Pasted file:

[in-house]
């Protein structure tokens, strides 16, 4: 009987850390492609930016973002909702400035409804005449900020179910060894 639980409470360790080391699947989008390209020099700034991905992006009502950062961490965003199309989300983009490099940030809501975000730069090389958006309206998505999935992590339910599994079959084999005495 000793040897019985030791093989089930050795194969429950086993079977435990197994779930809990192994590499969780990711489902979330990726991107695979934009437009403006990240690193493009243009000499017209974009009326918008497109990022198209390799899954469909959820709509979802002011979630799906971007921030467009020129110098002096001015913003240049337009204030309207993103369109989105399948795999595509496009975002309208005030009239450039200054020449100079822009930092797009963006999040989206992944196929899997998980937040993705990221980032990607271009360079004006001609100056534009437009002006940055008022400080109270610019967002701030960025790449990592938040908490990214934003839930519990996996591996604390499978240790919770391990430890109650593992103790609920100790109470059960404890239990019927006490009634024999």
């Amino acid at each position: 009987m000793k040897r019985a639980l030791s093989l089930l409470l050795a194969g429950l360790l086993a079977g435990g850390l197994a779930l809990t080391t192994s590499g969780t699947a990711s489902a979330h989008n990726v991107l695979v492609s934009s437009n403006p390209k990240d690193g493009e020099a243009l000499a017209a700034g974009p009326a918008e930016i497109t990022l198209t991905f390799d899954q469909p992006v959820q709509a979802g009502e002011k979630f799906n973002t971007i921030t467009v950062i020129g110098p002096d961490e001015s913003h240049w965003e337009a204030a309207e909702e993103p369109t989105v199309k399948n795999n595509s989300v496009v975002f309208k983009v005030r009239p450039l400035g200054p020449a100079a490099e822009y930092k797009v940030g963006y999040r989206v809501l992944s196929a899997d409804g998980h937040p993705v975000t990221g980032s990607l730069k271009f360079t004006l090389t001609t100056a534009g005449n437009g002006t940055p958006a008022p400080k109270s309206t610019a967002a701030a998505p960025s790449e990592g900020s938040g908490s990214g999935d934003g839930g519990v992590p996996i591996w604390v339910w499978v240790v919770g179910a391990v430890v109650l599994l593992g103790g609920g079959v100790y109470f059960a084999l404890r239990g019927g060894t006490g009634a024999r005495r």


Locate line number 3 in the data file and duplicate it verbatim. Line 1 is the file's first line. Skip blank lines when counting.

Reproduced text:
């Amino acid at each position: 009987m000793k040897r019985a639980l030791s093989l089930l409470l050795a194969g429950l360790l086993a079977g435990g850390l197994a779930l809990t080391t192994s590499g969780t699947a990711s489902a979330h989008n990726v991107l695979v492609s934009s437009n403006p390209k990240d690193g493009e020099a243009l000499a017209a700034g974009p009326a918008e930016i497109t990022l198209t991905f390799d899954q469909p992006v959820q709509a979802g009502e002011k979630f799906n973002t971007i921030t467009v950062i020129g110098p002096d961490e001015s913003h240049w965003e337009a204030a309207e909702e993103p369109t989105v199309k399948n795999n595509s989300v496009v975002f309208k983009v005030r009239p450039l400035g200054p020449a100079a490099e822009y930092k797009v940030g963006y999040r989206v809501l992944s196929a899997d409804g998980h937040p993705v975000t990221g980032s990607l730069k271009f360079t004006l090389t001609t100056a534009g005449n437009g002006t940055p958006a008022p400080k109270s309206t610019a967002a701030a998505p960025s790449e990592g900020s938040g908490s990214g999935d934003g839930g519990v992590p996996i591996w604390v339910w499978v240790v919770g179910a391990v430890v109650l599994l593992g103790g609920g079959v100790y109470f059960a084999l404890r239990g019927g060894t006490g009634a024999r005495r």